02 June 2008
A Catered Affair Was Neither Catered nor an Affair...Discuss
So I saw A Catered Affair on Saturday, and though I'm not all that interested in writing a "review", I do feel inclined to discuss the show, particularly in light of its numerous Tony Snubs and generally bad press. And by generally bad press, I mean Ben Brantley's review in The
Times, because otherwise, I don't really bother to read it.
Brantley ultimately faults the show for is restrained universe, saying "in musicals there has to be some largesse — of spirit, of style, of originality — to make an audience care about those singing strangers onstage. In 'A Catered Affair' people are seldom big enough to pin your feelings on."
The plot is thin: A working class family receives bereavement check after losing their son in the Korean War and has to choose whether to spend it on their daughter's wedding or ownership of the taxi the father had been driving under another man's supervision. Though there is not much more that happens in terms of incident, this conflict drudges up all sorts of emotional baggage and exposes the tensions which lie underneath all the varied familial bonds. There is very little screaming--be it in anger, euphoria, or the throws of passion. But, even hanging out at the edge of the universe in the last row of the balcony, I felt that I was watching very real, vibrant people going through something that was--the them at least--profound. As an old acting teacher would say, "I felt like I was watching something happen."
Would I have still felt that way if director John Doyle loosened the clamp on the production and allowed for a musical number or two (or even a line reading) that soared in the visceral, swelling way one comes to expect with a musical? Yes. Perhaps even more so. But I found A Catered Affair to be exquisitely executed and deliberate: the creative team envisioned a music-theater universe where music and emotion pulse with an understated, even weary, sense of humanity, resignation, longing, and resentment. It is almost a sort of inverse theatricality, and I found it effective.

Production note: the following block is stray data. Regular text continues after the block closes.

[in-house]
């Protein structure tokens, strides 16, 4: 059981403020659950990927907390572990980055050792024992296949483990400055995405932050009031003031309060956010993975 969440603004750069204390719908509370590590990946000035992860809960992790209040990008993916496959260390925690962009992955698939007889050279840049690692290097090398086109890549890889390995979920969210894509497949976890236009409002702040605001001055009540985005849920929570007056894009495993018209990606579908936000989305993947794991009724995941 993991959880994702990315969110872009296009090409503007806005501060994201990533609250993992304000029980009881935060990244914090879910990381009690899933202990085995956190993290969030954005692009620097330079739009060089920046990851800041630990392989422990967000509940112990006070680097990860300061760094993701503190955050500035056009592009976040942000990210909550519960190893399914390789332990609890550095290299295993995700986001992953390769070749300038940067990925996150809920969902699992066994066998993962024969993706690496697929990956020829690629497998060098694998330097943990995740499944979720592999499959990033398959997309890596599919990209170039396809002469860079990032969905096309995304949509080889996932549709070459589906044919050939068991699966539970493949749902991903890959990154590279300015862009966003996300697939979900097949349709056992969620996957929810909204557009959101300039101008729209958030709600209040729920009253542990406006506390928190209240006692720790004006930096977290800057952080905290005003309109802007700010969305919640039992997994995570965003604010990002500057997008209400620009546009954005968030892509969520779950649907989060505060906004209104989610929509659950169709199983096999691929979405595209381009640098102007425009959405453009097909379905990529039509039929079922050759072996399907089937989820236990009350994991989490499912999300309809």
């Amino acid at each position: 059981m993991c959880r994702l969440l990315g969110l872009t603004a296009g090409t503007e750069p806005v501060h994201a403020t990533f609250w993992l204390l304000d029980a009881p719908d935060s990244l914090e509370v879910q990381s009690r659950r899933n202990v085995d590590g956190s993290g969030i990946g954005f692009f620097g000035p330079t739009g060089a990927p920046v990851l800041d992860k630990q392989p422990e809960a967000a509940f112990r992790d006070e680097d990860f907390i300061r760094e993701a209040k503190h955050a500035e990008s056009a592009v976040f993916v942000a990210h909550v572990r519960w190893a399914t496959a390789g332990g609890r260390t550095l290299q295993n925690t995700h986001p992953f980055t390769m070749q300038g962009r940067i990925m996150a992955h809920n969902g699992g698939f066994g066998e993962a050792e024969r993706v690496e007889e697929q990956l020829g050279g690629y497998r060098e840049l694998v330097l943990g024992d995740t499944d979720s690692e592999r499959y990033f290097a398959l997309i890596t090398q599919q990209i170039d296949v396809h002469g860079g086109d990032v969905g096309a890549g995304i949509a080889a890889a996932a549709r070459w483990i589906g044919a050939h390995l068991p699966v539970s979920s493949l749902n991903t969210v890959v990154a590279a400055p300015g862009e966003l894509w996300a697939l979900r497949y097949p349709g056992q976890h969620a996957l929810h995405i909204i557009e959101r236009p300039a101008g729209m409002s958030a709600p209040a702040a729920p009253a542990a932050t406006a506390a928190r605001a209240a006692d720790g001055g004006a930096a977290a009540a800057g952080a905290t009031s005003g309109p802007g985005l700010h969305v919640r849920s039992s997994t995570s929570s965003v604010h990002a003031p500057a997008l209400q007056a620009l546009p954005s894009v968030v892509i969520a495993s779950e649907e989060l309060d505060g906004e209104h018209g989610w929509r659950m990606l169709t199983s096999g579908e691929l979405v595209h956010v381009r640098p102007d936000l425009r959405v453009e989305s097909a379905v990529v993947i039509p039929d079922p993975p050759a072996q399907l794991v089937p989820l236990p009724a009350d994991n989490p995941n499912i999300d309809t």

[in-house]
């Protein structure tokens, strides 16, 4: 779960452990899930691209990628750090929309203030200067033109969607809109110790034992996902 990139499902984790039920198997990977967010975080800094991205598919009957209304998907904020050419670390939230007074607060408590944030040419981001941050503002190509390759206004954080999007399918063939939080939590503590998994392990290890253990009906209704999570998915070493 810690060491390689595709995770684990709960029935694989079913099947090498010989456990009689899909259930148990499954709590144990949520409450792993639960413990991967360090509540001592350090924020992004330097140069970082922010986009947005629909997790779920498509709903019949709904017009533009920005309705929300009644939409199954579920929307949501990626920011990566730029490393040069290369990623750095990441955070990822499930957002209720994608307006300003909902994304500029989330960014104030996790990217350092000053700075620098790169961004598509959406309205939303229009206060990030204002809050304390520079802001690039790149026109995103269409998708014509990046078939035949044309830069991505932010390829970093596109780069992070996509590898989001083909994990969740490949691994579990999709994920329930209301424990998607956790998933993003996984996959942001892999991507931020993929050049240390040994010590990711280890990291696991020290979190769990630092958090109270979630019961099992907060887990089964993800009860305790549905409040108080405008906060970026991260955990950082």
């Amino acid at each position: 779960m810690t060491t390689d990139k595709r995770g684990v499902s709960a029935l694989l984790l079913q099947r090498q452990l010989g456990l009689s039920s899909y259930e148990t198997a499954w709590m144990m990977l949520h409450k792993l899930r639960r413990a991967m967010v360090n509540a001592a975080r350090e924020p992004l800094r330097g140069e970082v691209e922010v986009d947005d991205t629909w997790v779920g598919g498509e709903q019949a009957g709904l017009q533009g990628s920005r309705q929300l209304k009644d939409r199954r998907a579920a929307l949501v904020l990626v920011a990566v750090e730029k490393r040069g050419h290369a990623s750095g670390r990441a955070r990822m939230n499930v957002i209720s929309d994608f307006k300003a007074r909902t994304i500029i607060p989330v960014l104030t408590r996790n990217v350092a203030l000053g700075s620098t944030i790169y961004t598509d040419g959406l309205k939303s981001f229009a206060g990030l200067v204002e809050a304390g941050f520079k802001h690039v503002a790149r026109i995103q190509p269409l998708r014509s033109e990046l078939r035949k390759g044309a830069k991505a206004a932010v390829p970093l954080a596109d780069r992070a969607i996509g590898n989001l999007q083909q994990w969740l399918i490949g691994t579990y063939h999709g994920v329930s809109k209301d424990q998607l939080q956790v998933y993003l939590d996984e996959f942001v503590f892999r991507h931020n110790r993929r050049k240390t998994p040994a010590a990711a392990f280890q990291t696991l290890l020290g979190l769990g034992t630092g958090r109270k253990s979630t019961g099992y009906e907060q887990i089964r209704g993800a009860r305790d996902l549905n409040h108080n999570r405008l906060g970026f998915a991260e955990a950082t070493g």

A Catered Affair is a worthy experiment in the musical form. And though I can agree to disagree with much of what Mr. Brantley writes, I do take umbrage with the notion that a musical "has to" anything: Agreeing that "in musicals there has to be some largesse" can only be limiting to the form, regardless of whether or not A Catered Affair, as a stand alone example, disproves or supports the notion.
Here's a pleasant song from the show, sung perhaps-not-so-pleasantly by Harvey Firestein. I won't be giving away when I say it is reprized less than fifteen minutes after it in initally sung, by an ensemble shuttled around on platforms moving across conveyor belts. A James Lapine Finale if ere I saw one.